His clean image is seen likely to bring in more foreign investment as he seeks to correct Indonesia's reputation of widespread corruption.
But any euphoria in the market could quickly evaporate if the stalemate over the result is not quickly resolved.
"This is one of the most important elections in Indonesia's reformation history," Bernard Wanandi, 37, said at a polling station in Menteng, a Jakarta suburb. "As a young generation, we have high expectations of the new leader, hoping he will bring the country forward and change the country tremendously."
It is a sentiment both candidates have addressed in their campaigns, though they offer starkly different personalities.
Jokowi, 53 and born into poverty, has stormed his way to the top rungs of leadership with a clean image and a reputation for competence in local government, a reversal of the autocracy, corruption and power politics that have weighed down Southeast Asia's biggest economy for decades.
Considered Indonesia's most popular politician, Jokowi's once insurmountable lead in opinion polls all but disappeared in recent weeks in the face of smear campaigns and expensive and intensely focused electioneering by Prabowo.
Prabowo, 62, ran on the promise of strong, tough leadership, playing up his military past and invoking memories of Indonesia's post-colonial and fiercely nationalist first president Sukarno, who ruled from 1945-67.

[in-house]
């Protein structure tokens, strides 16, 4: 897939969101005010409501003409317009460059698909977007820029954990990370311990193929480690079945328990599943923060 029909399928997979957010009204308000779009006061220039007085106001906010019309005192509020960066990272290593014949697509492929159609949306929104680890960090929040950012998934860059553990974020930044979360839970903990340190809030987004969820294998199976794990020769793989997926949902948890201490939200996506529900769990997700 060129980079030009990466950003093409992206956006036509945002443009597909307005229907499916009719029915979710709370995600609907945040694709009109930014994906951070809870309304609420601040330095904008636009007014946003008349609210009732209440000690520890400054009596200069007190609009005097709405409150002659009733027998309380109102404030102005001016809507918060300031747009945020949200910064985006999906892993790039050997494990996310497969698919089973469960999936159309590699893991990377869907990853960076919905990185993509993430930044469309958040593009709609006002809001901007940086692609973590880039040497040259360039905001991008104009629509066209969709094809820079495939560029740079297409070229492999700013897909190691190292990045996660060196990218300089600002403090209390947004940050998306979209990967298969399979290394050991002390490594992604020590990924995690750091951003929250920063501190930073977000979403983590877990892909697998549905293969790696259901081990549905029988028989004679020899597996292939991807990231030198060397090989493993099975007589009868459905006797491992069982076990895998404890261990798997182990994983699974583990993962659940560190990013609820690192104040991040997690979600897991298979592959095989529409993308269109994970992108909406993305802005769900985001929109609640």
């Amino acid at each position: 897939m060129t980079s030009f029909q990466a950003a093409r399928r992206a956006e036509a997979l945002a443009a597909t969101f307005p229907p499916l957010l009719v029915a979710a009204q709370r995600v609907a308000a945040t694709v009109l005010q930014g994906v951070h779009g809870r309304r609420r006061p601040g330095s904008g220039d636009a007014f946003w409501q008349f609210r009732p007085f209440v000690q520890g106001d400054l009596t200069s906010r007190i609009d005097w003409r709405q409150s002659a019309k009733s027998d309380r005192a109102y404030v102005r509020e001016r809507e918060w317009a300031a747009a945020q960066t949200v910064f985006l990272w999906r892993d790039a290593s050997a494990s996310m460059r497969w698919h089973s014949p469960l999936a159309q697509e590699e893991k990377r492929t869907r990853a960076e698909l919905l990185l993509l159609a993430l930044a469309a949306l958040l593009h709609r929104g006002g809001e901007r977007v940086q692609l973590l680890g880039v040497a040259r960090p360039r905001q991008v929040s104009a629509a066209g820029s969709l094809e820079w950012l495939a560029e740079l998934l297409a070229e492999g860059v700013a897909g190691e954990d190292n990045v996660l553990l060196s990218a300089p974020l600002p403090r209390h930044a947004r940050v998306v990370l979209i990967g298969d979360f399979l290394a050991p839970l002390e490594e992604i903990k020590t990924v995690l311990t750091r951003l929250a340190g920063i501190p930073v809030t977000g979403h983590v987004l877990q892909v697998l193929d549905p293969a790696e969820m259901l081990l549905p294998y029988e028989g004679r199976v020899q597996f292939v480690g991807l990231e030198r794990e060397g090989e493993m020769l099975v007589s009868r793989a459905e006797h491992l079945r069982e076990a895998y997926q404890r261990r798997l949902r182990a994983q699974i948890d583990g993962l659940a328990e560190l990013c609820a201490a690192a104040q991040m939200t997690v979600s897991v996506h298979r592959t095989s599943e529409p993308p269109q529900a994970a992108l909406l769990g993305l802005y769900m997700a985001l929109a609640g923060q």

Prabowo's high-profile military career, during which he rose speedily through the ranks, unravelled quickly after the 1998 fall of long-serving autocrat Suharto, his former father-in-law.
"I just voted for Prabowo because I've been promised by his party they will pay for my children's education. I personally like him because he is the former son-in-law of Suharto," said housewife Titi Rahayati, 49, in the West Java city of Tasikmalaya.
West Java, the most populous province with a fifth of the total vote, could decide the presidential race.
Polls ahead of the election showed that Prabowo, who has the backing of three major Islamic-based parties, leads in the province.
Prabowo was discharged from the army for breaking the chain of command and ordering troops to arrest activists. He was never investigated on any criminal charge and has consistently denied wrongdoing.
The election will mark the first time a directly elected president hands over the reins to another. Outgoing President Yudhoyono, who has largely disappointed in recent years, must step down in October after serving two terms.
The election commission expects a high turnout. Of 190 million eligible voters, around 11 percent will be punching the ballot for the first time. Close to a third are under 30.
A Prabowo win is expected to weaken markets due to concerns he will introduce protectionist policies in the financial and farm sectors, and launch big debt-funded spending projects.
"I hope the new leader will be better than the past and doesn't make empty promises," said Nunu, 54, in Menteng. "In the past they never fulfilled any promises."Güncelleme Tarihi: 09 Temmuz 2014, 13:05